delirevative democracy

Topics: Democracy, Deliberative democracy, Jürgen Habermas Pages: 57 (18023 words) Published: October 30, 2014
DOCUMENTO DE TRABAJO N° 19

Deliberative Democracy and the Politics of Reason

Maria Esperanza Casullo
Agosto de 2007

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Documento de Trabajo N° 19
María Esperanza Casullo
2007

SERIE “DOCUMENTOS DE TRABAJO”
ESCUELA DE POLITICA Y GOBIERNO
Universidad Nacional de San Martín
www.unsam.edu.ar

SERIE “DOCUMENTO DE TRABAJO” DE LA ESCUELA POLITICA Y GOBIERNO DE LA UNIVERSIDAD NACIONAL DE SAN MARTIN
La serie de Documentos de Trabajo refleja parte de las actividades de investigación la Escuela de Política y Gobierno. Los documentos difunden productos parciales y preliminares de investigación, propuestas de trabajo y ponencias presentadas en congresos nacionales e internacionales.

Para obtener copias de la Serie solicitarlas a documentosdetrabajoepg@unsam.edu.ar

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Documento de Trabajo N° 19
María Esperanza Casullo
2007

Maria Esperanza Casullo
Dissertation: Expanding the Borders of Democracy
Draft of Chapter One: Deliberative Democracy and the Politics of Reason

CHAPTER ONE: DELIBERATIVE DEMOCRACY THE POLITICS OF REASON

The 20th century might very well be remembered as the time in history where one of the oldest circles of political theory was finally squared: how to combine democratic politics and rationality. And this would be a remarkable achievement, indeed. For democracy has been regarded, ever since the times of Plato and Aristotle, as incompatible with a rational and just rule. For Plato, rationality and order were exclusive of the higher regime that he called aristocracy—the one in which the wisest and better ruled. For Aristotle (always the realist), justice and order might never be achieved, even in an aristocracy, but stability depended of the existence of a republic, or polity. 1 For both, democracy, the rule of the demos, or mass, was doomed to chaos, demagoguery, and even descent into tyranny.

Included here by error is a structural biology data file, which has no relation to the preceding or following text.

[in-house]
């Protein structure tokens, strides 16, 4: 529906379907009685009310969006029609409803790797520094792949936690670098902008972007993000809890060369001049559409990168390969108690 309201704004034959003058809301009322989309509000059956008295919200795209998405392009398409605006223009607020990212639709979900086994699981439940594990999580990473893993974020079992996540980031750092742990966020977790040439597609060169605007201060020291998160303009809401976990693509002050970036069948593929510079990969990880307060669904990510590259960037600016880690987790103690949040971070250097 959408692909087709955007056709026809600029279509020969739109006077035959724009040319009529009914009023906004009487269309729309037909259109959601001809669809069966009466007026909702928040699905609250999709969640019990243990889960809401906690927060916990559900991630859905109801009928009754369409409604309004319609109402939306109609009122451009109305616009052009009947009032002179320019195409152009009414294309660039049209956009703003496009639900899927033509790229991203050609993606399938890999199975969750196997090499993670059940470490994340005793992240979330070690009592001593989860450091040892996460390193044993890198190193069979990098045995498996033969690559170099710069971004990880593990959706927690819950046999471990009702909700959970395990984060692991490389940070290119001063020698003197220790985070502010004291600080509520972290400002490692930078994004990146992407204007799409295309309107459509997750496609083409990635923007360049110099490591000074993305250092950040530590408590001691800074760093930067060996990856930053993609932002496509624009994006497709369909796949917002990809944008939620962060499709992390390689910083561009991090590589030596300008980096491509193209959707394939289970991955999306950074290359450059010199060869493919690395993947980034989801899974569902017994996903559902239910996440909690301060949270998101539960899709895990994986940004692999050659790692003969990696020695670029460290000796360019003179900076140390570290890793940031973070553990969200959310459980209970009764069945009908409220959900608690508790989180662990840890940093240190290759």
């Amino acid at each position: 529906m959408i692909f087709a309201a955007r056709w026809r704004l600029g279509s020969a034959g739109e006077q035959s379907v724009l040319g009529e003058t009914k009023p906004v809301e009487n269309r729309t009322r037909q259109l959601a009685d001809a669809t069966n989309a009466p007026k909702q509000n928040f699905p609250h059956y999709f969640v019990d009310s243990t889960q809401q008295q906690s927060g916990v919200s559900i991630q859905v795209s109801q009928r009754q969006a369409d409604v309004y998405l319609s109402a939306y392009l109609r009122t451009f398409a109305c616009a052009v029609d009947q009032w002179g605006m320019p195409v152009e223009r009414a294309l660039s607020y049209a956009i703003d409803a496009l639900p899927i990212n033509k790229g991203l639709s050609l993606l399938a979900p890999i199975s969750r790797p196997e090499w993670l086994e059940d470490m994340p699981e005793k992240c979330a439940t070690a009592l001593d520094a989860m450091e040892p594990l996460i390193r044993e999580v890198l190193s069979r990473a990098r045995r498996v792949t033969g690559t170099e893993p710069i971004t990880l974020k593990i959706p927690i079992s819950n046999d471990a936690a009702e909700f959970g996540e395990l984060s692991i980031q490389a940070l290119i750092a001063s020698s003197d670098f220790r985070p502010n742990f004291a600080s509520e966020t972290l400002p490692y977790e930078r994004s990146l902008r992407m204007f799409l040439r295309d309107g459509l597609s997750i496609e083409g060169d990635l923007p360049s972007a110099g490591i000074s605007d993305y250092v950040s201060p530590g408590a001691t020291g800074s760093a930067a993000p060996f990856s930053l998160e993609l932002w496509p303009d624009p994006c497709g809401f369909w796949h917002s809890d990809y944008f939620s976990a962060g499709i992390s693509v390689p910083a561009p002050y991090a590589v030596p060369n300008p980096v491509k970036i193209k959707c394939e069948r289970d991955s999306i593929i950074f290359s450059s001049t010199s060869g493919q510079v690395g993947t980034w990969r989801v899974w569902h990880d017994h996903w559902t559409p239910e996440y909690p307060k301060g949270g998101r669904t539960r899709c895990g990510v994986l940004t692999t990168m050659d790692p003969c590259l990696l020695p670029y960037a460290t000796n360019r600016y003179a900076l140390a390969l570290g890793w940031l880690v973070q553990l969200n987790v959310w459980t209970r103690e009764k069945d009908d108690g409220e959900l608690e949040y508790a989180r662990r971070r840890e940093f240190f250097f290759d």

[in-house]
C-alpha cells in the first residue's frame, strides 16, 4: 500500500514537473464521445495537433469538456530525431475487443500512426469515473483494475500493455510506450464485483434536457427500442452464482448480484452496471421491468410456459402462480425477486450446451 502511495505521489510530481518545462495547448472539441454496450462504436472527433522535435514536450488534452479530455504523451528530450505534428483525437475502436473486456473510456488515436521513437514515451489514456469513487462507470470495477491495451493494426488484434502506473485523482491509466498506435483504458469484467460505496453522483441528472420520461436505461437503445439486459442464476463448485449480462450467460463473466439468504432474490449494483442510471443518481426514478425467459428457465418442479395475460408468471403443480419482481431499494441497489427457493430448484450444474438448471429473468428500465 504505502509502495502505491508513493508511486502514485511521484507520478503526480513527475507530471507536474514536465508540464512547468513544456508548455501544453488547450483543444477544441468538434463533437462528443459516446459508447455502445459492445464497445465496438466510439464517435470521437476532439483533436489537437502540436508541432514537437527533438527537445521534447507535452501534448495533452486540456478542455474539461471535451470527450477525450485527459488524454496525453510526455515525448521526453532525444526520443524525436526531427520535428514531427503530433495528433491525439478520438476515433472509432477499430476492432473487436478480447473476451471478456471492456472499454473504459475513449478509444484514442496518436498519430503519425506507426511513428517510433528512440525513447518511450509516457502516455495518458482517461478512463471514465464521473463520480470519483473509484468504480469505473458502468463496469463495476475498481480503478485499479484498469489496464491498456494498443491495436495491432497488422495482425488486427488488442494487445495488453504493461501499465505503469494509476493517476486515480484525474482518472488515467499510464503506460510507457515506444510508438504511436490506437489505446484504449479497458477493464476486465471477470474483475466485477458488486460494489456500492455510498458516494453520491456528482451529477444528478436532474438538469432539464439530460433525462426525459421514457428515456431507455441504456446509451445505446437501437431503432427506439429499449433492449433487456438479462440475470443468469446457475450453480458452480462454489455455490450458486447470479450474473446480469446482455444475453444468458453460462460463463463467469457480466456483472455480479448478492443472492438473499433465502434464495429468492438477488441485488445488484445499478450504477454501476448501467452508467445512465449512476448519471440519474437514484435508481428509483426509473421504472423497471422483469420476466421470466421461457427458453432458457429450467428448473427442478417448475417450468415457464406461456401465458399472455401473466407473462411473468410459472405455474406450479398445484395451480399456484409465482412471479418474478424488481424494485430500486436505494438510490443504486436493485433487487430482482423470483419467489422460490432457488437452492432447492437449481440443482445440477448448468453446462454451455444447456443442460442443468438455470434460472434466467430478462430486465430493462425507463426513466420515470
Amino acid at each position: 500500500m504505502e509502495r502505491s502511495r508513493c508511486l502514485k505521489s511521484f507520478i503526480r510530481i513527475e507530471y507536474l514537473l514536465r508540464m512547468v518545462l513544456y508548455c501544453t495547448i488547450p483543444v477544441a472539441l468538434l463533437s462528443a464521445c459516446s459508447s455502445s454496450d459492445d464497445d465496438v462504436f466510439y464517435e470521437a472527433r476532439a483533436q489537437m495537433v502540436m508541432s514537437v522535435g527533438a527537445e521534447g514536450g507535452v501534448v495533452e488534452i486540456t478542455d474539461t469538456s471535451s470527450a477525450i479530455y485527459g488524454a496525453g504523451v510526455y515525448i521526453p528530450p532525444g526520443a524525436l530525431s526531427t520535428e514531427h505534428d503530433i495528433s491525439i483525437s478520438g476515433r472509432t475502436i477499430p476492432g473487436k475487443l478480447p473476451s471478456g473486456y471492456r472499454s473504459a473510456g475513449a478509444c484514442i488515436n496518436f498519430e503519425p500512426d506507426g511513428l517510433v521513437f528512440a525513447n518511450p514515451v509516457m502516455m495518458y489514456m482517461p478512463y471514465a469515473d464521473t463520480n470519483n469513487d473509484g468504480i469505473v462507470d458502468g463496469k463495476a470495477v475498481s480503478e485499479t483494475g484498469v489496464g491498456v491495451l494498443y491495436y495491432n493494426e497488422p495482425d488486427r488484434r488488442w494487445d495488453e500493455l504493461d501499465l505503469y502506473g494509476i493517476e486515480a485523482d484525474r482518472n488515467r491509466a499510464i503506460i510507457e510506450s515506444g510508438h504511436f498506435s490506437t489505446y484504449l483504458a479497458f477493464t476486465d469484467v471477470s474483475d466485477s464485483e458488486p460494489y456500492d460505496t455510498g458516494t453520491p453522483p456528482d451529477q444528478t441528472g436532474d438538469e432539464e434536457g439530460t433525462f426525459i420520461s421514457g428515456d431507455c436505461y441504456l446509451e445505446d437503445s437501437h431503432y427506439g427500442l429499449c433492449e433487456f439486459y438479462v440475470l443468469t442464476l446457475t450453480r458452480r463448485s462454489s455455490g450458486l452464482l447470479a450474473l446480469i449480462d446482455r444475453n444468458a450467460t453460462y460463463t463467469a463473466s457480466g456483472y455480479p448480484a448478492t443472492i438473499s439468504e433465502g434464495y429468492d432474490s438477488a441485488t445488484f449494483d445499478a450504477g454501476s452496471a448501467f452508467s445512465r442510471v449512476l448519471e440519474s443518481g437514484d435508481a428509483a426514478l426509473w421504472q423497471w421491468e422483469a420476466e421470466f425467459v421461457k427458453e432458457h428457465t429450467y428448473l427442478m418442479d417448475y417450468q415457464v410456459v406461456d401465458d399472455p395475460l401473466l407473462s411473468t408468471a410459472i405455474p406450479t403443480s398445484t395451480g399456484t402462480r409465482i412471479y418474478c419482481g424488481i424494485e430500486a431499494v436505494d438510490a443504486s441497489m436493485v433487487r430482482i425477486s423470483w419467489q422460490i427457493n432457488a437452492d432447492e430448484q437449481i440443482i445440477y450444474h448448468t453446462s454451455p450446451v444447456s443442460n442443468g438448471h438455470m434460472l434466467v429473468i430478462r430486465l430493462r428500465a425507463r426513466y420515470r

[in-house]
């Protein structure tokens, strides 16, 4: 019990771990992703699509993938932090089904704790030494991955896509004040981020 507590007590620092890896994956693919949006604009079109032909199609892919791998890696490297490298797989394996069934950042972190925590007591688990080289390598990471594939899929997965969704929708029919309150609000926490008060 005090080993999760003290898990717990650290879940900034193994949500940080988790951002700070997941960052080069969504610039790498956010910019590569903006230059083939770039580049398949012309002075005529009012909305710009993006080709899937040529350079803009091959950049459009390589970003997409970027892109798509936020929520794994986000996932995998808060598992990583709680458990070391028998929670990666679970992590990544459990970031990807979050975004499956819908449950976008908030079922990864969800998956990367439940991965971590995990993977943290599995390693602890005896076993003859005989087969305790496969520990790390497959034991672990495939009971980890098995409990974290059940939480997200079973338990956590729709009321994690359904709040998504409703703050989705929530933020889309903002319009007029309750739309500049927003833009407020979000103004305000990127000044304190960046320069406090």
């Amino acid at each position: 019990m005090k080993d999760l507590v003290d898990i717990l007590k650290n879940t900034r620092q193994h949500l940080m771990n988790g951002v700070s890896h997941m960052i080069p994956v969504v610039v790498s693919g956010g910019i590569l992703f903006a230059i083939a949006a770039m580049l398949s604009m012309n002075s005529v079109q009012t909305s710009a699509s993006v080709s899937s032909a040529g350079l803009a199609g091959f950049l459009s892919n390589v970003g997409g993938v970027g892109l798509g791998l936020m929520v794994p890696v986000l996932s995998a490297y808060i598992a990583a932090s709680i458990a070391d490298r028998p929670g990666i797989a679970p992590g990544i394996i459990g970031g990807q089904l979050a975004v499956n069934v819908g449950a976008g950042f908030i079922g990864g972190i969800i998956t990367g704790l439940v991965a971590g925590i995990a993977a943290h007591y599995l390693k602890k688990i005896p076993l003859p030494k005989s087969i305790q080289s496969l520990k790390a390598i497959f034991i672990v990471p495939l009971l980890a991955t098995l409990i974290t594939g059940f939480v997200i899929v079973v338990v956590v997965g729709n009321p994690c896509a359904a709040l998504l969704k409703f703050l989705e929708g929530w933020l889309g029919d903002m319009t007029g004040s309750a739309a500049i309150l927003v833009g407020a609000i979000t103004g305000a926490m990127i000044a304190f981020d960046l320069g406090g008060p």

Mistrust towards democracy was almost universal until well into the 19th century, and conformed the political common sense of men like Burke, Kant, or the writers of the American constitution. It is striking, however, how in a relatively short period of time—a century and a half to two centuries—most people have become convinced that not only is democratic politics compatible with rationality, but it is in fact the only rational form of rule. Democracy and rationality are now seem as mutually reinforcing. Only a democratic regime, it is often said, can be a rational and just one. The enmeshing of rationality and

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It must be noted, however, that for Aristotle the polity included an element of democracy: "[s]imply speaking, polity is a mixture of oligarchy and democracy." Aristotle, Politics. Carnes Lord Translation.

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Documento de Trabajo N° 19
María Esperanza Casullo
2007

the rule of the demos does not strike any does not strike anybody (with the possible exception of some democratic skeptics educated in the teachings of Leo Strauss) as scandalous, and this is, in itself, an outstanding achievement. Regarding the matter closely, however, any optimist democrat must acknowledge that to make democracy compatible with rationality it was necessary to alter the concept of democracy, sometimes in radical ways. When a teacher or a political reformer says “democracy” today, chances are she does not mean a radical, participatory direct form self-rule” but the mixed rule of liberal or constitutional democracy. Any politicallyminded Athenian from the Classic era would find our “democracies” unrecognizable: instead of the direct self-rule of the polis we have a large-scale, over-institutionalized, bureaucratized, big-party regime that is called “mass democracy”. In fact, and through a process of trial and error, the mixed regime that is liberal democracy was carefully crafted through the trimming its most “democratic” features. The radical democratic potential of liberal democracy is carefully harnessed to balance other two non-democratic goals: political stability and the protection of...
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